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The Key Studio Sessions: Coping Skills

Philly’s Coping Skills need to start a podcast. Sure, Rachel Dispenza and Lauren DeLucca write fantastic punk / indiepop songs that are witty, catchy, humorous-yet-poignant, addressing issues that range from the college industrial complex and the mid-20s crash to gender roles and sexism; their self-released Relatable Web Content was a brilliant debut that not enough people talked about last year.

But the incredible chemistry heard on their songs carries over to Coping Skills as people. Being in the studio with them for a few hours earlier this month was wildly fun; even when they’re not technically “on,” Dispenza and DeLucca have a remarkable conversational rhythm, fast-paced and funny, building on one another’s thoughts, making cutting observations about gigs and touring and working in the service industry.

I mention how I almost wish the chatter was being recorded in addition to the songs; I said I could totally hang with an hour of Coping Skills in podcast form. They nodded, seemingly digging the suggestion. “That would be the longest con!” Dispenza shouts, grinning widely. “‘You thought you liked us for this music thing, but what about this…'” I’m not sure if a seed was actually successfully planted here, but if Coping Skills: The Podcast does emerge, we will be the first to let you know. Meantime, their music alone is stellar, and we’re glad to showcase a couple new songs for you in the band’s Key Studio Session. Continue reading →

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The Key Studio Sessions: Circadian Rhythms

Philly psych pop travelers Circadian Rhythms are coming up on their first decade as a band, and have they got a great new record to show for it. It’s called A Peculiar Kind of Afternoon and it releases early this summer. The nine songs contained within are a beautiful collection of catchy pop with delicate orchestrations and a psychedelic flourish in the vein of The Beach Boys and The Left Banke.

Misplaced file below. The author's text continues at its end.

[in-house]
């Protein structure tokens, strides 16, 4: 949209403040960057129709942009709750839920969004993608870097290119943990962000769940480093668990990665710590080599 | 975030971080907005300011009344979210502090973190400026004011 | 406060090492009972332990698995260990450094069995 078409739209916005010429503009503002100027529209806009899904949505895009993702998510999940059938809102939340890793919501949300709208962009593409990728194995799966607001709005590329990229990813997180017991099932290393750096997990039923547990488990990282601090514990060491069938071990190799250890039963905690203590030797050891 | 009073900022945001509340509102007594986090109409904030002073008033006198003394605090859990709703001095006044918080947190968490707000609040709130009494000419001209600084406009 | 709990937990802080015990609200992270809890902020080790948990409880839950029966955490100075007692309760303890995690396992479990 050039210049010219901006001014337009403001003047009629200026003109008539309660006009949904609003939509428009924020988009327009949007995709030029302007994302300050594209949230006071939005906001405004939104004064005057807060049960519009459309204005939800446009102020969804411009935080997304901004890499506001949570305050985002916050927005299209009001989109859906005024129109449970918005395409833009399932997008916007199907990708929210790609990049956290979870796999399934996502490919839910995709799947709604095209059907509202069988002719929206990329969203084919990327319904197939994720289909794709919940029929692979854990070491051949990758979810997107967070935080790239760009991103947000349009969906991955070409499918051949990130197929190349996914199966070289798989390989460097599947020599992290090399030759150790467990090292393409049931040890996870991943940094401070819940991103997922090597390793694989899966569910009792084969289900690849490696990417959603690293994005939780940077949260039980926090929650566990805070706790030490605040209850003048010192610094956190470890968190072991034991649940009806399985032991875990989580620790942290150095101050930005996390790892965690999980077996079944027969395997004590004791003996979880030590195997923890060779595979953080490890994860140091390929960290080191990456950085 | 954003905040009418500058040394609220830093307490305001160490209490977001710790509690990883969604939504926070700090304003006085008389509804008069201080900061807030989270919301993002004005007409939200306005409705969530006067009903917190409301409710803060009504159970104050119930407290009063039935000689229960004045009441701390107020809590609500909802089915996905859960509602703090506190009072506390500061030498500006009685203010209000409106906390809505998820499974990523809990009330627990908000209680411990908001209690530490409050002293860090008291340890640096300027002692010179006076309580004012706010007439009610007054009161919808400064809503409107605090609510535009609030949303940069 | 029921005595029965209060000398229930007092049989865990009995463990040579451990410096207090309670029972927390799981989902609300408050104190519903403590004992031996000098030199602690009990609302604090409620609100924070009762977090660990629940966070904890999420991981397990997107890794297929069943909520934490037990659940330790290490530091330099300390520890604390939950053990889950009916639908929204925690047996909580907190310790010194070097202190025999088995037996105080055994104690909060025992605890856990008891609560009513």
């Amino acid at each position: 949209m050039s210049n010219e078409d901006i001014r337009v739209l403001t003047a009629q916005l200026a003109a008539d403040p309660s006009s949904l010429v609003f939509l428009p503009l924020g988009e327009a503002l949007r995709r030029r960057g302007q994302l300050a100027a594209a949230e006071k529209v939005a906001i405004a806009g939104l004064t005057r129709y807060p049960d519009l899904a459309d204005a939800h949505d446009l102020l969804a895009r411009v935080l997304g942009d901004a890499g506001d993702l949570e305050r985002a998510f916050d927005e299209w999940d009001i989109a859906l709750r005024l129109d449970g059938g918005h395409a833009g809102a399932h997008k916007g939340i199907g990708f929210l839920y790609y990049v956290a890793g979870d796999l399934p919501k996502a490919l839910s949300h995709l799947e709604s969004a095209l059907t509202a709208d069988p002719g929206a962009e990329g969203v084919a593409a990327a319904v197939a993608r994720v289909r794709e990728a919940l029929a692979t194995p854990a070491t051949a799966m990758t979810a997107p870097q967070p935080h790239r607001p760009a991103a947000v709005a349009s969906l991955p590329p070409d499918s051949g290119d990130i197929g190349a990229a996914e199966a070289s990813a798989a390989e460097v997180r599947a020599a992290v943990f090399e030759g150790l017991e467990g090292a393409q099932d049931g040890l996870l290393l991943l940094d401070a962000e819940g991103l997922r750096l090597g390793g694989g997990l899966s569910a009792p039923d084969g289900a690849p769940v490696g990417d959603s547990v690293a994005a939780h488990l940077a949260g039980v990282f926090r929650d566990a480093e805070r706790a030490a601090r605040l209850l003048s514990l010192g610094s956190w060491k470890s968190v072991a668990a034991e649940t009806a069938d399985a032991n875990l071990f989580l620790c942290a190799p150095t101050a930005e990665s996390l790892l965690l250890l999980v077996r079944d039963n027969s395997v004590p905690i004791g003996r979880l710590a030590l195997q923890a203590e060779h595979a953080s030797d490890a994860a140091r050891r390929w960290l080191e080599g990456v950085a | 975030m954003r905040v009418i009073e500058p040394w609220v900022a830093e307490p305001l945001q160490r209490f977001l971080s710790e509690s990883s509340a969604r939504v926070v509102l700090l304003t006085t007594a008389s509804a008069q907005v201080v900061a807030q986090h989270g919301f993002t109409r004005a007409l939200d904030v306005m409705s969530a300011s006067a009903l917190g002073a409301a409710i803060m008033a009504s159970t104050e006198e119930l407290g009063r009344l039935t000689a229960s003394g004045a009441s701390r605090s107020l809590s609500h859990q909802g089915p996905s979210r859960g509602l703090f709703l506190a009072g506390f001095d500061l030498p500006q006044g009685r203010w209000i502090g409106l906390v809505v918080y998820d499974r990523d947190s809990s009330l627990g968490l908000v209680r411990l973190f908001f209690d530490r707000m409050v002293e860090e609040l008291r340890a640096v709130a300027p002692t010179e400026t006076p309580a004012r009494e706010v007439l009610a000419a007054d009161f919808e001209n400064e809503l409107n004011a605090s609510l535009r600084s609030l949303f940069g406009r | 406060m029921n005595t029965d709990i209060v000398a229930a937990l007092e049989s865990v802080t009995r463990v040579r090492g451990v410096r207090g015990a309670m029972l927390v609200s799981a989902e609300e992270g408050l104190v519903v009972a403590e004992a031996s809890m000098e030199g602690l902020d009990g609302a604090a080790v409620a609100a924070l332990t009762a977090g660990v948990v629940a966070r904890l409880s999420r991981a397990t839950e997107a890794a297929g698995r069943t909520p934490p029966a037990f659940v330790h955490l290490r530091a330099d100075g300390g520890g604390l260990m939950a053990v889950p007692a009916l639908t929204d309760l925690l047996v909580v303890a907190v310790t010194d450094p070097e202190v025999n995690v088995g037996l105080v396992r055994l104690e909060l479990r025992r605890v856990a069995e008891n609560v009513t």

The sextet is made up of dueling singer-guitarist-songwriters James Mueller and Harry Murtha, bassist Yeho Bostick, violinist Jessica Tucci, keyboardist Michael Eckstrom and drummer Christopher Clark; collectively, they write music in the same spirit as their local rock forerunners Dr. Dog, drawing on the time-tested left-of-center approaches of yesteryear and recontextualizing them for today’s listeners. Continue reading →

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The Key Studio Sessions: Vince Tampio Quintet

Philly trumpeter Vince Tampio made a funny observation while we were setting up for his Quintet’s Key session: he’s recorded at WXPN studios so many times that his phone automatically connects to our wifi.

It’s true. In recent years alone, Tampio has sat in on sessions with Johnny Showcase, You Do You, Heyward Howkins and York Street Hustle. Outside of our walls, Tampio has performed onstage or on record with Allison Polans, OhBree, Impressionist, Red 40 and the Last Groovement and John Byrne Band. Basically he’s the go-to cross-genre horn-blowing utility man of the Philly scene, but this year he’s been revisiting his jazz roots.

In January, Tampio released a new album with his Quintet, Live at PAFA — an improvised concert recorded in October of 2016 in the rotunda of the Pennsylvania Academy of the Fine Arts. The resonant walls of the room gave the performance an atmospheric tinge as sounds and styles collided from the jazz world and beyond. I was so impressed by the record, I invited Tampio and the group in our studio to record. Continue reading →

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The Key Studio Sessions: Stinking Lizaveta

Twenty-two years, eight albums, an unquantifiable number of nimble guitar leads and drum fills, and Philadelphia instrumental metal trio Stinking Lizaveta is going strong as ever. Comprised of Yanni Papadopoulos on lead guitar, Alexi Papadopoulos on bass and Cheshire Agusta on drums, the band releases its latest outing, Journey to the Underworld, this week via Translation Loss Records. Tonight, they headline Johnny Brenda’s to celebrate.
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The Key Studio Sessions: Pinkwash

While we were setting up microphones and amplifiers in the XPN studio, I chatted with Pinkwash singer-guitarist Joey Doubek about shooting video of the band’s performance. “Oh, that’d be great!” he said. “Because y’know, I think our uncompromising live show is where we really shine.” We laughed — his statement was certainly tongue-in-cheek, a bit of fun poked at some music writing phraseology that gets applied to the heavy Philly duo again and again.